Gareth Southgate has a huge decision against Germany – and it’s one that so many England managers have got wrong in recent years.
He must decide whether to put in the two players who were injured coming into the tournament, and his career as a manager could be defined by it.
I know quite a bit about the subject. I reckon I was only fit for one of the tournaments I ever went to, and that was the first: Euro 96.
I missed the 1998 World Cup completely with a cruciate ligament injury, and that probably informed my decisions in 2000 and 2002, when I was struggling with injuries going into the tournament.
I was desperate to play, even if I wasn’t right. You go thinking you may get better as the tournament progresses, that you’ll come into fitness. Which is what Harry Maguire and Jordan Henderson will believe.
But it doesn’t always work. England managers have gambled so often in the past and it didn’t work. Important players David Beckham, Michael Owen and Wayne Rooney all went into tournaments with injuries, and the gamble didn’t pay off.
Ironically, in 2002, Michael wasn’t right in the quarter final against Brazil, and I thought Sven Goran Erkisson got it wrong in not putting me on, when we were losing in the second half against 10 men.
In 2006 Michael went to the World Cup when he had played only one game all year and Eriksen got that decision woefully wrong again, because he only made one appearance before getting a bad injury.
It was the same with Beckham in 2002 and Rooney in 2006 as well. None of them were right in the tournaments, and in the end you could argue it cost the manager. They look right, they can get through games, but that top level is blunted. And that’s the part that makes the difference.
I think Eriksson made the safe decisions in taking those big players, it’s a natural decision really. But it’s also a call that defines your career.
We look back now and think Sven was a decent organised manager, but he blew the golden generation of English football. He was a failure.
Look at the players we had through that period, Scholes, Beckham, McManaman, Owen, Rooney, Ferdinand, me (I’ve got to put myself in there haven’t I?!) Lampard, Gerrard. So many more.
We played against 10-man Brazil in the quarter final, and had everyone been at the peak of their game, we should have won. So he got it wrong, and his career is tarnished. He could have been a legend, but he’s just ‘a decent manager’.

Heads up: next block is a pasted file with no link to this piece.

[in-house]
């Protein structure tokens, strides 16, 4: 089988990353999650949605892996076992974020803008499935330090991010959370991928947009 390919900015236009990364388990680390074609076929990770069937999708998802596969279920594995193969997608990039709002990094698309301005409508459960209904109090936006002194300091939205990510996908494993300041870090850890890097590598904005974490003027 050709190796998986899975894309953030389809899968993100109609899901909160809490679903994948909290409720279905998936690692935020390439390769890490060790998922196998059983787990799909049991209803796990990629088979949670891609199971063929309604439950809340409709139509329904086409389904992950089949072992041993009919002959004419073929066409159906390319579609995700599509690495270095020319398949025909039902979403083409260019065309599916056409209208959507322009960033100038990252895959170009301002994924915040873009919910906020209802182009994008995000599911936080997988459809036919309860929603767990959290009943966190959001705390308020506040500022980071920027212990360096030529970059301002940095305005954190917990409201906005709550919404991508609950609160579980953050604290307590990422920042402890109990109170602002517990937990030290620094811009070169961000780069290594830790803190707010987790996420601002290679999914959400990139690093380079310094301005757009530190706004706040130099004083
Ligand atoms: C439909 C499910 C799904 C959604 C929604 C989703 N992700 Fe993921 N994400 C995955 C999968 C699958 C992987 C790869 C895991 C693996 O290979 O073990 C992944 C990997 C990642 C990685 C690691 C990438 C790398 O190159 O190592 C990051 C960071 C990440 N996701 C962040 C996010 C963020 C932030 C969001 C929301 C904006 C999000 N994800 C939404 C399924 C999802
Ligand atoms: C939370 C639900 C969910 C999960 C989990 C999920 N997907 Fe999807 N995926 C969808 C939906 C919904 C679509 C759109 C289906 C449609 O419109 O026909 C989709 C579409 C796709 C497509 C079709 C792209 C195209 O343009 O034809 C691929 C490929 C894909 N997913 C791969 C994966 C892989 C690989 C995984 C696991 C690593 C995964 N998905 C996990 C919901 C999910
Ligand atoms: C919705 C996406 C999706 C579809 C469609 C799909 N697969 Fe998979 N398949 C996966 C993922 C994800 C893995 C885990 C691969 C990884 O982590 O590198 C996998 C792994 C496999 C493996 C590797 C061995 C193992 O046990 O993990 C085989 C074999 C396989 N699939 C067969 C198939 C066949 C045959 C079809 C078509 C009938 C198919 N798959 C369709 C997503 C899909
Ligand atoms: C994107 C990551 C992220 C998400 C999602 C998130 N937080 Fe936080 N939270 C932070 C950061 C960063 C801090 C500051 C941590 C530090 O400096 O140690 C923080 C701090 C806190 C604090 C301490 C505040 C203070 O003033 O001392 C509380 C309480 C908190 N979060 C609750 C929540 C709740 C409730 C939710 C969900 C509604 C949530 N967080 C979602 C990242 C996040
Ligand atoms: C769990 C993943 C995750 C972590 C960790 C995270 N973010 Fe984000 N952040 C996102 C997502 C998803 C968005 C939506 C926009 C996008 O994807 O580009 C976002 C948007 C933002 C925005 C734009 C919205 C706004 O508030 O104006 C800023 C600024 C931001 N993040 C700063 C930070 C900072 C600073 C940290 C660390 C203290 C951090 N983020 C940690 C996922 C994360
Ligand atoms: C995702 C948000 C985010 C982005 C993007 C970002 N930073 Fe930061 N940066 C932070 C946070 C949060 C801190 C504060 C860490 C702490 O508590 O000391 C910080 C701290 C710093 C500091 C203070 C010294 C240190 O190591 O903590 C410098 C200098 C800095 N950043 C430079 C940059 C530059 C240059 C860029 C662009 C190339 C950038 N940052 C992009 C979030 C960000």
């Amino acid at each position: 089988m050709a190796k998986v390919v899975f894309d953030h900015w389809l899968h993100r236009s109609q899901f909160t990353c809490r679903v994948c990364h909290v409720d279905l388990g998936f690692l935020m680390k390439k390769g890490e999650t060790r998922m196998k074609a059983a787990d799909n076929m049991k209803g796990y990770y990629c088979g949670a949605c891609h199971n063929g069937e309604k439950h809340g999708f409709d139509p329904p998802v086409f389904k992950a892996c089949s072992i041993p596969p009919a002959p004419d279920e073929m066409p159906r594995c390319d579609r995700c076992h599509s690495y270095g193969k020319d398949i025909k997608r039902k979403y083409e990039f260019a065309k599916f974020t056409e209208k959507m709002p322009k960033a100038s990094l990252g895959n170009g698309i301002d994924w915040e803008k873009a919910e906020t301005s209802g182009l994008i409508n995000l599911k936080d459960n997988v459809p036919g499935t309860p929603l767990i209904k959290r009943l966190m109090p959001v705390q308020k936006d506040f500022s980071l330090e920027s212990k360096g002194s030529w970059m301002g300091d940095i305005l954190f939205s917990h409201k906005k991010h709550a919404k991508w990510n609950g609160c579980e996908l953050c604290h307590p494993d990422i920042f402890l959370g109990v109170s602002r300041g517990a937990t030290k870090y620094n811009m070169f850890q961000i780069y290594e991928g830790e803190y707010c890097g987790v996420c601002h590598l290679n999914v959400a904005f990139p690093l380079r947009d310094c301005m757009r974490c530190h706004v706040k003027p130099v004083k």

So what does Gareth do? This is his Sven moment. This is where the top managers, the real elite, make the right call. It’s about using every single piece of information at your disposal, and getting it right.
At least he’s not thrown them in from the start, and that has given them the chance to ease back to the pace of the game. That could help immensely.
Both Henderson and Maguire looked good against the Czechs, but you only really find whether you’re up the intensity in the biggest games, and they won’t come much bigger than Germany.
You can’t gamble. Both will be recovered from injury, but that’s so different to being completely match fit, especially at the highest level.
Of course the players will be desperate to appear, they’ll be saying they were ready. I did. I believed it. I believe it now! I’m sure Michael did, I’m sure Beckham and Rooney did.
But this is where sports science has moved on, and must come into it. The sports fitness experts can run the numbers and tell. They have to do their job and give the manager the information he needs. Then he has to make that value judgement.
It’s a huge call, because you need their experience. Both players have been there in these huge games, they know all about the pressure and the intensity, and that is so valuable.
But it’s not any use if they are half a yard short. If they are – in the key positions they fill -England will lose, it’s as simple as that.
I’ve seen it happen at tournaments. I’ve seen the very best players I have ever played with go into intense matches just a fraction short, and get found out. Honestly, it’s brutal.
Opponents know it instantly. They can sense where a player lacks that top one or two per cent which makes them elite. They exploit it. There’s no hiding place in those games, you can’t expect the other players to get you through. You get found out.
So those are the stakes. The manager has one of the biggest calls of his career. Get it right and Gareth Southgate still has the chance to define his England management in legendary terms.
Get it wrong and, well, he’s just a poor man’s Sven Goran Eriksson.